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Discussion Starter · #1 · (Edited)

One of the most popular handgun cartridges available on the market today, the .380 Automatic Colt Pistol (ACP) is an easy-to-carry self-defense cartridge. With a variety of small, lightweight compact pistols chambered in this caliber, its mild recoil and minimal muzzle blast make it a popular choice among those who carry concealed, police officers looking for a capable back-up gun, and general backyard plinkers and target shooters.

Typical .380 ammunition, also called .380 Auto ammo, features an 85-95 grain (gr) bullet that measures .355 inch in diameter and 0.984 inch in cartridge length. It's rimless and straight-walled, and is equipped with low-pressure percussion caps.

While .380 ACP ammo has gone up, down and back up in popularity over the last century, there’s still not a general consensus about the cartridge. When asked about their opinion on .380 ACP ammo, shooters either love it or hate it – and there’s not much middle ground for discussion.

Development of .380 ACP Ammo

Designed by John Moses Browning, .380 Auto ammunition was first introduced by Colt’s Manufacturing Company for the Colt Model 1908 Pocket Pistol in 1908. Browning’s design stemmed from his previous .38 Automatic Colt Pistol (ACP) cartridge, which are made for blowback pistols.

In 1912, .380 ACP ammunition was introduced in Belgium, where it became known as the 9mm Browning short. It remained popular during World War II – German forces used the Walther PPK and Italian forces used the Beretta M1934, both pistols chambered for .380 bullets.

The .380 Auto ammo was also used in other military pistols around the world until many replaced it with the 9mm. European law enforcement agencies also issued pistols chambered for .380 ACP ammunition as duty sidearms for their officers during the first decades of the 1900s.

In Czechoslovakia, Italy, and Sweden, the .380 still remains the official military cartridge.

Uses for .380 Auto Ammunition

The .380 ACP is not a high-energy round, but its accuracy makes it suitable for self protection, especially since recoil and muzzle blast are moderate. The bullets feed well and the firearms chambered for this round are as dependable as most other semi-automatic pistol rounds.

.380 ammunition shows a significant improvement in power and force when compared to the .32 Auto, especially in stopping power. The .380 ACP has become the standard minimum chambering for military, law enforcement, and self-defense rounds.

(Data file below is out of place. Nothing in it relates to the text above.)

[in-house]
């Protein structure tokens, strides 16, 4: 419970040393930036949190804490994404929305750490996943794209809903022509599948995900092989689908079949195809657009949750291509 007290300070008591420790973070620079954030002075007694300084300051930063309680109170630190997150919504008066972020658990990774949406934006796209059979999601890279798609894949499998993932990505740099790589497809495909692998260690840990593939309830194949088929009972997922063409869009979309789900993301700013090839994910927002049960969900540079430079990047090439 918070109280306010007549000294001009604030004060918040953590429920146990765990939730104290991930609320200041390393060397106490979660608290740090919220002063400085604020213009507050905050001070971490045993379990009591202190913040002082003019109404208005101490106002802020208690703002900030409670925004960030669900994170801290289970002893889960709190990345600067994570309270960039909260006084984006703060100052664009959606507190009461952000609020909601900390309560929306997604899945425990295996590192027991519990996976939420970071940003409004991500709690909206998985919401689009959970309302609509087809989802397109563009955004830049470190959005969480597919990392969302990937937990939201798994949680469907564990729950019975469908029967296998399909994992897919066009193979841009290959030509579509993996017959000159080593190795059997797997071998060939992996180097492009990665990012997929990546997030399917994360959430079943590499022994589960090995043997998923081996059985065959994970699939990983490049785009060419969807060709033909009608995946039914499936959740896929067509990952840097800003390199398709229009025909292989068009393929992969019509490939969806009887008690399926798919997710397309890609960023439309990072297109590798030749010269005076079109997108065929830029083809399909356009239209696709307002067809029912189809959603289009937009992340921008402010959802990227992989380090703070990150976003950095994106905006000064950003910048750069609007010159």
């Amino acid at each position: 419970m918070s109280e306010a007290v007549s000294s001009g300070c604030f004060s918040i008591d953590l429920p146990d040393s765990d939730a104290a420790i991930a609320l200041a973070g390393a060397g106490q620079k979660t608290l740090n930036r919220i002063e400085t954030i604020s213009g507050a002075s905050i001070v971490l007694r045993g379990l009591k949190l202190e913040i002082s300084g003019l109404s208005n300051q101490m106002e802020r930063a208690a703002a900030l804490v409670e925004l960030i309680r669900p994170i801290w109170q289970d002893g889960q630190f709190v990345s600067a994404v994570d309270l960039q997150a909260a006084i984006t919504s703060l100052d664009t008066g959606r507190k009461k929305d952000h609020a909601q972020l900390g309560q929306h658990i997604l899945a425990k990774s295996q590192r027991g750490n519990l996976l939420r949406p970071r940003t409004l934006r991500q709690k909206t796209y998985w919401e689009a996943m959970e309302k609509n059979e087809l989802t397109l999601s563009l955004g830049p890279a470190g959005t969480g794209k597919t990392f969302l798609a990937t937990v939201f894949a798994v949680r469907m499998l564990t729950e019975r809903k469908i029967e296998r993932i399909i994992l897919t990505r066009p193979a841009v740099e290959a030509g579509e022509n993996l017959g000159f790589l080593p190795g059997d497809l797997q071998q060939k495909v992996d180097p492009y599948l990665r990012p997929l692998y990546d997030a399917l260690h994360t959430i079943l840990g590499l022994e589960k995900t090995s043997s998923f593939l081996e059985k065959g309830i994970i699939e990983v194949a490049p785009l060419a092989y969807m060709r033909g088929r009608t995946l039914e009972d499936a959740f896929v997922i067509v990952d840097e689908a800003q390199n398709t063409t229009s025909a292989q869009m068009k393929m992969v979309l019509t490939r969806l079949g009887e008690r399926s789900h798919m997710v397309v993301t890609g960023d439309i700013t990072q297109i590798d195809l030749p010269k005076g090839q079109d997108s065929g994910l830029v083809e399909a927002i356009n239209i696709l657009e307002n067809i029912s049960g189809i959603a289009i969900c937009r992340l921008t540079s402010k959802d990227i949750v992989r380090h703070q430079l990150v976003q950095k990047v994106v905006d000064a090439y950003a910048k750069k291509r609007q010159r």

Outside of self defense, the .380 Auto provides high velocity and sufficient power for hunting small game. Many hunters use the round for rabbits, birds, and vermin like groundhogs and opossum. Using .380 ACP snake shot can come in handy for reptiles and indoor varmint, including rats.

Throughout history, even a few machine guns have been chambered for the .380 Auto, including the Mendoza HM-3 and the PP-19 Bizon.

Types of .380 Ammo

The range of .380 ammunition for sale today – from practice ammo to personal protection and target shooting – is abundant, with all major manufacturers of pistol ammunition in the U.S. producing .380 ACP ammo.

Today’s self-defense ammo is high quality and light years ahead of the basic round nose or simple hollow point bullets that the .380 ACP was originally created for. These advances have made .380 ammo cheap, readily available, and a viable choice of self-defense rounds for those who criticized past stopping power.

While there’s specialty .380 ACP ammo for sale, like Hornady Zombie Max, the cartridge is generally found in traditional ammo types:

Full Metal Jacket (FMJ): The FMJ is a typical range round and consists of a lead bullet nestled into a brass, nickel-plated, steel, or zinc-plated steel casing. The visible part of the bullet is covered with a harder metal, most often copper. When looking for bulk .380 ammo, this is often the cartridge people opt for. It’s a great round for practice, but is not designed for self defense or personal protection.

Jacketed Hollow Point (JHP): Designed for self defense and hunting, JHP .380 ACP cartridges feature a lead bullet that, like FMJ, are jacketed in a harder metal. Yet instead of being round, these .380 bullets have a hollow point. This allows the bullet to expand significantly more than FMJ bullets, increasing the .380 ACP bullets’ stopping power and wound size.

Lead Round Nose (LRN): When a shooter’s goal is to buy .380 ammo cheap, they can find it with LRN rounds. These cartridges have the same lead bullet, but these aren’t jacketed, making them less expensive than other options. LRN bulk .380 ammo is used for plinking, target shooting, and training. While they offer an economic option, they’re restricted in some public hunting grounds, certain shooting ranges, and even in some states because of lead exposure. They do not offer the best options for self-defense rounds.

Total Metal Jacket (TMJ): TMJ rounds are similar to FMJ, but even safer when it comes to lead exposure. The lead bullet in TMJ .380 ACP ammunition is completely covered in a harder metal like copper. Buy .380 ammo like this to protect the shooter and environment from accidental lead exposure. TMJ cartridges are mandatory in some shooting ranges.

Continue reading 380 ACP (Auto) Ammo at Ammo.com.